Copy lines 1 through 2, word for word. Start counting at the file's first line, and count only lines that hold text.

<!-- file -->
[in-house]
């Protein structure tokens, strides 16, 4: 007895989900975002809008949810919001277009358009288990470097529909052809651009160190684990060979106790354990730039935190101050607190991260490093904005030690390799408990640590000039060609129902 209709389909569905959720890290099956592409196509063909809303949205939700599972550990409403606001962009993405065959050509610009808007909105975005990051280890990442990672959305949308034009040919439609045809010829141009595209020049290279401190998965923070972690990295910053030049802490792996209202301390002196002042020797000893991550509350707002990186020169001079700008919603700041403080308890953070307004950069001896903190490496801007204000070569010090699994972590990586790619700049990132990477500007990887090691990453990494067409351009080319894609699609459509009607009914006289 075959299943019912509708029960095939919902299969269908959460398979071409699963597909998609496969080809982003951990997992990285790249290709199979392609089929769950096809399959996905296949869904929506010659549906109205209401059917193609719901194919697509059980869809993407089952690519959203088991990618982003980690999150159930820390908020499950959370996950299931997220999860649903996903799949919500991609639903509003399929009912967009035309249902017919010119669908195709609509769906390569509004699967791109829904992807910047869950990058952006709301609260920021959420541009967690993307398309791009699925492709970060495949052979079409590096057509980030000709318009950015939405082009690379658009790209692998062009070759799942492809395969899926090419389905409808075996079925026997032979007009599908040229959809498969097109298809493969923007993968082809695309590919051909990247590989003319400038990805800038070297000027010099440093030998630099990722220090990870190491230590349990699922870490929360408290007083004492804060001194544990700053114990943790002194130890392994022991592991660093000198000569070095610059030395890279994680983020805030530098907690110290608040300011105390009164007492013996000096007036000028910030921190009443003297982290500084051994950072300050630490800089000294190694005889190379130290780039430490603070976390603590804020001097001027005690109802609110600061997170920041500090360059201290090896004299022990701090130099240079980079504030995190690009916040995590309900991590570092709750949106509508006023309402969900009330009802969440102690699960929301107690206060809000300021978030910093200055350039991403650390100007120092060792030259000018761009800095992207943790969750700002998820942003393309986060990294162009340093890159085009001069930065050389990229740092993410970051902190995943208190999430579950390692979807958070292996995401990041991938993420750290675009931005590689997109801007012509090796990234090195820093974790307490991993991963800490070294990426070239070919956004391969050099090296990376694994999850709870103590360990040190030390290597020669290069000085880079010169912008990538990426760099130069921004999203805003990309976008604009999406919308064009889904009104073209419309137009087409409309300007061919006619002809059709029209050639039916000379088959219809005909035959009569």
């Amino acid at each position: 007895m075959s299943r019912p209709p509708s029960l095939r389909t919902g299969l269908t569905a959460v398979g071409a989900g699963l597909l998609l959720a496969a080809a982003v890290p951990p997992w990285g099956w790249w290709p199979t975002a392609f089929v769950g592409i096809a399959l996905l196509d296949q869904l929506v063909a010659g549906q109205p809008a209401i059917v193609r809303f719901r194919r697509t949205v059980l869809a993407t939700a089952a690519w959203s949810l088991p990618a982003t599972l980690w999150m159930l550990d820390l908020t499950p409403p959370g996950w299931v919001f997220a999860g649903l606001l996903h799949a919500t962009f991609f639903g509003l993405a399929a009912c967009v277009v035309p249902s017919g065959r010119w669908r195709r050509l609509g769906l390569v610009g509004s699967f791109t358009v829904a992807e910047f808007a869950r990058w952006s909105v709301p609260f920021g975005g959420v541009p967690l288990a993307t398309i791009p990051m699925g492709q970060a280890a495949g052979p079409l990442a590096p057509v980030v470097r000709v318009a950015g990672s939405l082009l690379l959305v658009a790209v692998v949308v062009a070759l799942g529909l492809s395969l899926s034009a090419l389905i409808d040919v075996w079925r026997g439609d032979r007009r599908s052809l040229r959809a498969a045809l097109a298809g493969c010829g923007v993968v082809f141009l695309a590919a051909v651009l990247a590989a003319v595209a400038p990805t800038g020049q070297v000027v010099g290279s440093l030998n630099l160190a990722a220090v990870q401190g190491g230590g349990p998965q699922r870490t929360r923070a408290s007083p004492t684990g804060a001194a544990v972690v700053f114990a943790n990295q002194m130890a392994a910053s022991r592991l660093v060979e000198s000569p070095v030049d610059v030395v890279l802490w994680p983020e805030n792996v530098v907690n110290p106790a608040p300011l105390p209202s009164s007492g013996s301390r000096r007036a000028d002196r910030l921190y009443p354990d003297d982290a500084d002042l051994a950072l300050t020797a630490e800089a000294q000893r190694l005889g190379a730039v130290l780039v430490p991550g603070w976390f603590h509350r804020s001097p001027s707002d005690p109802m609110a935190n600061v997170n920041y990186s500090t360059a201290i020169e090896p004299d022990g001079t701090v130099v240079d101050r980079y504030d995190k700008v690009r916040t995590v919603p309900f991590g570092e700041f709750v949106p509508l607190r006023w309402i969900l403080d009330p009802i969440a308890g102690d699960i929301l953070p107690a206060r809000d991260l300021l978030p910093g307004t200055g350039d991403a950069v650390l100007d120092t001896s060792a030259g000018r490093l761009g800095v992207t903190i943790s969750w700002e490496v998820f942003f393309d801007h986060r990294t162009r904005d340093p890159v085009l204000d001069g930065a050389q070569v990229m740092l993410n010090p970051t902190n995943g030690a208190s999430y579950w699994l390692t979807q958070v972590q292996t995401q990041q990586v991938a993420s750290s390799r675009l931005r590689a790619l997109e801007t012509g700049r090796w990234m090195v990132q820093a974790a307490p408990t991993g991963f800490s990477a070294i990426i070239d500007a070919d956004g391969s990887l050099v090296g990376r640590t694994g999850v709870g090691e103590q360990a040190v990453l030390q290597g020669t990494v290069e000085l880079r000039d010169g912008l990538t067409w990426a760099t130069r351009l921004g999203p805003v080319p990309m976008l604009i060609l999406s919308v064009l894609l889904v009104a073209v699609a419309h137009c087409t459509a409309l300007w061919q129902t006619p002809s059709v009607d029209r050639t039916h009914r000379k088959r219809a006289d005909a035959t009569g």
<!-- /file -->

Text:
[in-house]
């Protein structure tokens, strides 16, 4: 007895989900975002809008949810919001277009358009288990470097529909052809651009160190684990060979106790354990730039935190101050607190991260490093904005030690390799408990640590000039060609129902 209709389909569905959720890290099956592409196509063909809303949205939700599972550990409403606001962009993405065959050509610009808007909105975005990051280890990442990672959305949308034009040919439609045809010829141009595209020049290279401190998965923070972690990295910053030049802490792996209202301390002196002042020797000893991550509350707002990186020169001079700008919603700041403080308890953070307004950069001896903190490496801007204000070569010090699994972590990586790619700049990132990477500007990887090691990453990494067409351009080319894609699609459509009607009914006289 075959299943019912509708029960095939919902299969269908959460398979071409699963597909998609496969080809982003951990997992990285790249290709199979392609089929769950096809399959996905296949869904929506010659549906109205209401059917193609719901194919697509059980869809993407089952690519959203088991990618982003980690999150159930820390908020499950959370996950299931997220999860649903996903799949919500991609639903509003399929009912967009035309249902017919010119669908195709609509769906390569509004699967791109829904992807910047869950990058952006709301609260920021959420541009967690993307398309791009699925492709970060495949052979079409590096057509980030000709318009950015939405082009690379658009790209692998062009070759799942492809395969899926090419389905409808075996079925026997032979007009599908040229959809498969097109298809493969923007993968082809695309590919051909990247590989003319400038990805800038070297000027010099440093030998630099990722220090990870190491230590349990699922870490929360408290007083004492804060001194544990700053114990943790002194130890392994022991592991660093000198000569070095610059030395890279994680983020805030530098907690110290608040300011105390009164007492013996000096007036000028910030921190009443003297982290500084051994950072300050630490800089000294190694005889190379130290780039430490603070976390603590804020001097001027005690109802609110600061997170920041500090360059201290090896004299022990701090130099240079980079504030995190690009916040995590309900991590570092709750949106509508006023309402969900009330009802969440102690699960929301107690206060809000300021978030910093200055350039991403650390100007120092060792030259000018761009800095992207943790969750700002998820942003393309986060990294162009340093890159085009001069930065050389990229740092993410970051902190995943208190999430579950390692979807958070292996995401990041991938993420750290675009931005590689997109801007012509090796990234090195820093974790307490991993991963800490070294990426070239070919956004391969050099090296990376694994999850709870103590360990040190030390290597020669290069000085880079010169912008990538990426760099130069921004999203805003990309976008604009999406919308064009889904009104073209419309137009087409409309300007061919006619002809059709029209050639039916000379088959219809005909035959009569």